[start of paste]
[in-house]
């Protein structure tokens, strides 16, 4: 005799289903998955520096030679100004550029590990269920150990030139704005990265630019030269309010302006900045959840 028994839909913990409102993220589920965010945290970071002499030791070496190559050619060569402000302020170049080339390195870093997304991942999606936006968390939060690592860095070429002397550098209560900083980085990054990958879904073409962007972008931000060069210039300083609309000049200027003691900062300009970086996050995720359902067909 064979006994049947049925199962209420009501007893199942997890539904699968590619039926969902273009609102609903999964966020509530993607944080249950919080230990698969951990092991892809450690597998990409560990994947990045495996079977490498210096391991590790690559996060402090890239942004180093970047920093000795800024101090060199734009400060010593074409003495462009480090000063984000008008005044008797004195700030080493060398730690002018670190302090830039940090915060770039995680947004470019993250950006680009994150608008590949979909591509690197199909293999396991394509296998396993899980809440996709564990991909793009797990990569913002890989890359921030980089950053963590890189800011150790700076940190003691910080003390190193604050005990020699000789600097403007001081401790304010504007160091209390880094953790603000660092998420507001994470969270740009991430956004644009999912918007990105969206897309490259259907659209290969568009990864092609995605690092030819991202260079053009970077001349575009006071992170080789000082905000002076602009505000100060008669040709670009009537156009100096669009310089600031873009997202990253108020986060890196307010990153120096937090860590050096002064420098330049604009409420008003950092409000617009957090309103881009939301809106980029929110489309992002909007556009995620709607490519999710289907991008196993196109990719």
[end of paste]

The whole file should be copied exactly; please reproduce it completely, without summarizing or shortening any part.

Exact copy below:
[in-house]
């Protein structure tokens, strides 16, 4: 005799289903998955520096030679100004550029590990269920150990030139704005990265630019030269309010302006900045959840 028994839909913990409102993220589920965010945290970071002499030791070496190559050619060569402000302020170049080339390195870093997304991942999606936006968390939060690592860095070429002397550098209560900083980085990054990958879904073409962007972008931000060069210039300083609309000049200027003691900062300009970086996050995720359902067909 064979006994049947049925199962209420009501007893199942997890539904699968590619039926969902273009609102609903999964966020509530993607944080249950919080230990698969951990092991892809450690597998990409560990994947990045495996079977490498210096391991590790690559996060402090890239942004180093970047920093000795800024101090060199734009400060010593074409003495462009480090000063984000008008005044008797004195700030080493060398730690002018670190302090830039940090915060770039995680947004470019993250950006680009994150608008590949979909591509690197199909293999396991394509296998396993899980809440996709564990991909793009797990990569913002890989890359921030980089950053963590890189800011150790700076940190003691910080003390190193604050005990020699000789600097403007001081401790304010504007160091209390880094953790603000660092998420507001994470969270740009991430956004644009999912918007990105969206897309490259259907659209290969568009990864092609995605690092030819991202260079053009970077001349575009006071992170080789000082905000002076602009505000100060008669040709670009009537156009100096669009310089600031873009997202990253108020986060890196307010990153120096937090860590050096002064420098330049604009409420008003950092409000617009957090309103881009939301809106980029929110489309992002909007556009995620709607490519999710289907991008196993196109990719």